Solar projects in 5 Nunavut communities to receive federal funding

$4.1M intended to support transition to renewable energy and away from fossil fuels

Workers install solar panels on the Clyde River community hall in 2016. The federal government announced this week that Clyde River is one of five Nunavut communities that will receive money for more solar projects. (File photo)

By Nunatsiaq News

Five Nunavut communities’ solar energy projects are set to share $4.1 million from the federal government.

The funding, announced by Northern Affairs Minister Daniel Vandal in Baker Lake Wednesday, comes from the Northern REACHE program. The REACHE program is meant to support Indigenous communities in their transition from fossil fuels to renewable energies.

The money will be divided as follows:

  • Arctic Bay — $780,000;
  • Clyde River — $766,700;
  • Pond Inlet — $1,000,000;
  • Whale Cove – $754,592; and
  • Grise Fiord Solar – $807,000.

“These five Inuit communities are among a growing list who are leading the way in the energy transition,” Vandal said in a news release.

“We’re proud to support these projects led by the North, for the North.”

Representatives from all five communities were quoted in the news release welcoming the announcement.

Grise Fiord Mayor Meeka Kiguktak said her hamlet is “extremely pleased” for her community to be included.

“The community, as the northernmost fully inhabited population in North America, is keen to take advantage of energy savings and reduced emissions that will create a revenue stream and a sustainable economic future,” she said.

Jerry Natanine, Clyde River’s senior administrative officer, said the money will go toward installing solar panels to run the arena and community hall.

“Federal support for Clyde River’s installation of solar panels means we will be reducing diesel fuel use, easing tensions on the utility’s engines, reducing carbon emissions, and reducing the cost of energy for the municipality,” Natanine said.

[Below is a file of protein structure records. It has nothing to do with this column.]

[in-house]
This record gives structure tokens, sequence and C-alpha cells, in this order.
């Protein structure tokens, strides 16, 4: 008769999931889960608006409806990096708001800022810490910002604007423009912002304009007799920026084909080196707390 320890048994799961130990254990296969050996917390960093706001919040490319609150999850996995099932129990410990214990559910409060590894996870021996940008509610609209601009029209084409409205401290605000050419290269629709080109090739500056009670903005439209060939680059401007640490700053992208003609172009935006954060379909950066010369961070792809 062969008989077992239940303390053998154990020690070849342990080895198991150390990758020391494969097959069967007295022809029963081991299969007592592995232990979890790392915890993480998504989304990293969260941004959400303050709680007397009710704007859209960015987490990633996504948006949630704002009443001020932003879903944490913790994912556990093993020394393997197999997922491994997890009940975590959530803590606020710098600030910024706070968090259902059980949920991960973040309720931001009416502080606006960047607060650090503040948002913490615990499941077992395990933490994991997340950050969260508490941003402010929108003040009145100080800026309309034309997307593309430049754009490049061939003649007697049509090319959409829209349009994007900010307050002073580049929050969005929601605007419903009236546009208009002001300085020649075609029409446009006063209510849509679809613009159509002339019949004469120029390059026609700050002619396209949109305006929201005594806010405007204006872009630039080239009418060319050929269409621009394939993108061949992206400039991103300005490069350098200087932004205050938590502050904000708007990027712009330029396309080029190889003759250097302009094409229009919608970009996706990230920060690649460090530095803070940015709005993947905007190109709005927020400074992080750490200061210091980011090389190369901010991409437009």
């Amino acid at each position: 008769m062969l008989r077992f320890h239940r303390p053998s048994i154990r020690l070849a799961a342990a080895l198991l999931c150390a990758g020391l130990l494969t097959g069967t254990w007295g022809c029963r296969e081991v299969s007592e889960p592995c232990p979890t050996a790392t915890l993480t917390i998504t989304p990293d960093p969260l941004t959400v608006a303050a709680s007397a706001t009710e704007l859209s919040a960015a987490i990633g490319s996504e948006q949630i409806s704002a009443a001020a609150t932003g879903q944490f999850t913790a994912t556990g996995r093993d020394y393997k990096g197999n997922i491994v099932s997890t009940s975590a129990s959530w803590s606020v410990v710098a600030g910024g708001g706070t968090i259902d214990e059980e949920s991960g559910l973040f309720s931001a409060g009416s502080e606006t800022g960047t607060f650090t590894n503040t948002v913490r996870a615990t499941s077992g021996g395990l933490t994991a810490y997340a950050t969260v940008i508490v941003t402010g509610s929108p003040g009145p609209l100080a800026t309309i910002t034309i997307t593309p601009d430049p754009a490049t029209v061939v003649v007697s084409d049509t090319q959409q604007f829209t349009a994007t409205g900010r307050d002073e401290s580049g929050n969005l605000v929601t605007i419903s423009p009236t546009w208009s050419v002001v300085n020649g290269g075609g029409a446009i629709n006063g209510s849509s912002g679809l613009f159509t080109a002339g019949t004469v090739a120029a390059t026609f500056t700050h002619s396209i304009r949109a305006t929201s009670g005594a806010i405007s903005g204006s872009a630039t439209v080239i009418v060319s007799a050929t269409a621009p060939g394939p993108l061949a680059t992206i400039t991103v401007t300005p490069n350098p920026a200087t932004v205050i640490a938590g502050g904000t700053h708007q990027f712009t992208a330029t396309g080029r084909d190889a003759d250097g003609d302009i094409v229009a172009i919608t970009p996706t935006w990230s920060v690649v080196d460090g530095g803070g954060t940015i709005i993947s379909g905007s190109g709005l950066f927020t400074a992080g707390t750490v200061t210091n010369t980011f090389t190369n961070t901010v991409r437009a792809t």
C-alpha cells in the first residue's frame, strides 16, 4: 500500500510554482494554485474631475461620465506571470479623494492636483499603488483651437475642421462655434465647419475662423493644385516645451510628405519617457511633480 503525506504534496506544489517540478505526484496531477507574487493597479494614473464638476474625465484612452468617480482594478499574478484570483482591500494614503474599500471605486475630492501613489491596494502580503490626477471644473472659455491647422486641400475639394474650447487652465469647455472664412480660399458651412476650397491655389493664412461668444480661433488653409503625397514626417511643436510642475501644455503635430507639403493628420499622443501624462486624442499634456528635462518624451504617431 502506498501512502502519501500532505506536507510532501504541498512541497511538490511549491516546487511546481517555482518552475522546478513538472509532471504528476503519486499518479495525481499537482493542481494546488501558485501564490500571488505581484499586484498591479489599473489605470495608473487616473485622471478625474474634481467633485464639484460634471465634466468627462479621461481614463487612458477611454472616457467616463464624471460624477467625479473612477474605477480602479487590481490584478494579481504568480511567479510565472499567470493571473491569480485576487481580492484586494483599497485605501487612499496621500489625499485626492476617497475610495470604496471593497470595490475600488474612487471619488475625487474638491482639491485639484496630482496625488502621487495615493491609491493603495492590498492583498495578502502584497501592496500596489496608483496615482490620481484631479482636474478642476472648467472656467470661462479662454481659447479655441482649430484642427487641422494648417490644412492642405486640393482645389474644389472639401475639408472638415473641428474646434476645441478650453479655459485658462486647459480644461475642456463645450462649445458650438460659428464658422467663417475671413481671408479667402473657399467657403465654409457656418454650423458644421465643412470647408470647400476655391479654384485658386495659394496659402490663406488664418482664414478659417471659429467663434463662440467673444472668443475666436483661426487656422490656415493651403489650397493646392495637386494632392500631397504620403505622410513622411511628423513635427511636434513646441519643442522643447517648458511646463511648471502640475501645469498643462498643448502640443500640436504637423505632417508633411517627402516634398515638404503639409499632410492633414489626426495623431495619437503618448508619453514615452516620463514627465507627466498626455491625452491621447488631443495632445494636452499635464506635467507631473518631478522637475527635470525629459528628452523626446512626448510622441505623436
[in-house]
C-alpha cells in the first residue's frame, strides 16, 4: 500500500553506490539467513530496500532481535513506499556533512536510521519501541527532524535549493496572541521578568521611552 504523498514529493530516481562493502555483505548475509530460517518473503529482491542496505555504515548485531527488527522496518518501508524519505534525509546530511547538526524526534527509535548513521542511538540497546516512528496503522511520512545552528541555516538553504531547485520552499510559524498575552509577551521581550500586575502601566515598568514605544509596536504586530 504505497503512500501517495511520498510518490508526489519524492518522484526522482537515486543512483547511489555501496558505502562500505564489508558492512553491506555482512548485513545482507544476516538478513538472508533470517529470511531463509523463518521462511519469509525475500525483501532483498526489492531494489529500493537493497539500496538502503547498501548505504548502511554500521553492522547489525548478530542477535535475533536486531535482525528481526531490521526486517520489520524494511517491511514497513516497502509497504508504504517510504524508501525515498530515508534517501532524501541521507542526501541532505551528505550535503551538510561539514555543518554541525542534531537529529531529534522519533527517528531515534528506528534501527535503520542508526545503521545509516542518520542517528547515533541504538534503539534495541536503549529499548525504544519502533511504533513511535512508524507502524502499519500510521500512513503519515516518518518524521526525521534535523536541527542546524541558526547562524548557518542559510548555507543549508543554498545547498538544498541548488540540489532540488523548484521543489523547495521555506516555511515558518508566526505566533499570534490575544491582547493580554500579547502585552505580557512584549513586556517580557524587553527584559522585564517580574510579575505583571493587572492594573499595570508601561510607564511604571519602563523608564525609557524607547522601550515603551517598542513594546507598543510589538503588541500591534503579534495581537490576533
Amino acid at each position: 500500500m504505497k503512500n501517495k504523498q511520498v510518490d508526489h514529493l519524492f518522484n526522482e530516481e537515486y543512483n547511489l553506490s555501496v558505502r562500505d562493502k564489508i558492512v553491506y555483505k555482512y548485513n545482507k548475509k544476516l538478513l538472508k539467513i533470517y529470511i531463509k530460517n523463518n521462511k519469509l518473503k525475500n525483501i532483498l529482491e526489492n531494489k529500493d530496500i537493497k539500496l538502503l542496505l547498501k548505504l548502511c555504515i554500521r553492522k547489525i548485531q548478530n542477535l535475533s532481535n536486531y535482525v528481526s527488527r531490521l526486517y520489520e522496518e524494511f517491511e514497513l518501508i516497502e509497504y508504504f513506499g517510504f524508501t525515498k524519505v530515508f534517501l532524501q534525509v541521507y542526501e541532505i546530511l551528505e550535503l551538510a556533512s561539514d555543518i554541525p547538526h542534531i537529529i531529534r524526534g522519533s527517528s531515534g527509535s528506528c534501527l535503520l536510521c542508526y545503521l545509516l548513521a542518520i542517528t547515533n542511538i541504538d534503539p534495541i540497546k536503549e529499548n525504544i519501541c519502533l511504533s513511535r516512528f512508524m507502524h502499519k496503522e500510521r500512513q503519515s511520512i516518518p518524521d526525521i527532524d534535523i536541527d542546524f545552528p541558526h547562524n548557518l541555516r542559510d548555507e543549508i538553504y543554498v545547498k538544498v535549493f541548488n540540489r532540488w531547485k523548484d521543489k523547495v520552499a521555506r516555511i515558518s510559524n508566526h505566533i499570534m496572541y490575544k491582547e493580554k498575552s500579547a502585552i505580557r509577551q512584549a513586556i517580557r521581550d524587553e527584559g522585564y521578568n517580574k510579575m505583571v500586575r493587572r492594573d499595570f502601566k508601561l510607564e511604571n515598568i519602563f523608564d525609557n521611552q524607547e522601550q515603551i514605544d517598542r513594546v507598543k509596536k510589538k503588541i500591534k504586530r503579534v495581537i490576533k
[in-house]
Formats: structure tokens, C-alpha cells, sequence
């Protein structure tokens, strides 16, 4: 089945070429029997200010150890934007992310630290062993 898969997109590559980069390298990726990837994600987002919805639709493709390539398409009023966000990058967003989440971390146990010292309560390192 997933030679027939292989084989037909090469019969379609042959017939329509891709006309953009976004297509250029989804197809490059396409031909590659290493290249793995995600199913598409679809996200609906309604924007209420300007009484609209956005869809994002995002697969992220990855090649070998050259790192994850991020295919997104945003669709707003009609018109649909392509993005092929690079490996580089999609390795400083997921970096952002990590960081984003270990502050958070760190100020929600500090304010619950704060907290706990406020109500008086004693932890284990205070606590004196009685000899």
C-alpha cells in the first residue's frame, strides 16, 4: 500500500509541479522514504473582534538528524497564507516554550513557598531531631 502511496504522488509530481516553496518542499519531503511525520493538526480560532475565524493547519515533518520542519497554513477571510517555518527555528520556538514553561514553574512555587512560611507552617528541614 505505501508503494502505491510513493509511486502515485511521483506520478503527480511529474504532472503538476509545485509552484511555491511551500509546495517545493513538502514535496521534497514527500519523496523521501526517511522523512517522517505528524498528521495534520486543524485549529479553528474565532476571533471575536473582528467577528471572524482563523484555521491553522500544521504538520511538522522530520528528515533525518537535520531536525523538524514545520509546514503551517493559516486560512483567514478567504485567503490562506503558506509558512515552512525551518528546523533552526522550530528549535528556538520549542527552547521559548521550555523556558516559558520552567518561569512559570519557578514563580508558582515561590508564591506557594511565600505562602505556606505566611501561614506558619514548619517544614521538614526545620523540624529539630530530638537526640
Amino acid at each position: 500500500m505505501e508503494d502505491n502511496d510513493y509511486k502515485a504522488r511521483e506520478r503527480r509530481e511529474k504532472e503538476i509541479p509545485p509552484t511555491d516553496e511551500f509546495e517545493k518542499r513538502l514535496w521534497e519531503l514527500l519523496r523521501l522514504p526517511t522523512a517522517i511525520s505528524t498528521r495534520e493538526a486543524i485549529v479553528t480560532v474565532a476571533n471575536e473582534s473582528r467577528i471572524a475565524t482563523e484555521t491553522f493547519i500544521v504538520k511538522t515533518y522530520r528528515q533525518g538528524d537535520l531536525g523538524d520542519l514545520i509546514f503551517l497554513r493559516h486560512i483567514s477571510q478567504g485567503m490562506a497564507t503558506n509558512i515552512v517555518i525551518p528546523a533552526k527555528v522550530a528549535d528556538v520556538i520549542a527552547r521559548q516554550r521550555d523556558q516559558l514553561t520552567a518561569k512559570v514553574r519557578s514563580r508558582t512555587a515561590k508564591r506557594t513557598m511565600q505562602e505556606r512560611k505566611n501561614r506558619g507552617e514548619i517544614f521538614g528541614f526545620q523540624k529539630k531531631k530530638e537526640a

“This funding is extremely great news for the people of Clyde River, Nunavut, and we appreciate the federal government for supporting small communities.”

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(9) Comments:

  1. Posted by S on

    WHY would we want to move away from fossil-fuel usage in these communities when the infrastructure is in place for efficient fossil-fuel usage?

    • Posted by Bert Rose on

      Surely you are aware of the tons of carbon dioxide produced by diesels generators and the impact it has on climate! .

      • Posted by Igunaaqi on

        Mr. Rose sure sounds like a brainwashed liberal.

  2. Posted by Consistency on

    How are the other communities that got the Solar panels in previous years doing with them? how much are they producing and saving the communities?

    • Posted by Good question, Lol on

      The ones shown in the picture in clyde river are all smashed up by kids throwing rocks at them. They havent worked in years.

      • Posted by Clyde on

        Those panels in Clyde were brought there by Emma Thompson and Green Peace when they were lending their support to squash the proposed seismic testing. They were broken by rock-throwing a few weeks after installation. Can’t see how this will be any better, but toss some federal money at it and hope.

  3. Posted by Atatsiak on

    Whale Cove never learns how to use their stuff properly, should’ve given it to a better suited community. Waste of money.

  4. Posted by Reality on

    Those statements were probably written by outside stakeholders pushing the projects. They sound canned and like they were written by a PR company. Hope the project works well though! Sounds like an uphill battle just preventing them from being vandalized.

  5. Posted by dAVE on

    I wonder if it would help to make the vandals stakeholders? Has worked in other communities, Get the young people involved in the projects and have them take “ownership”


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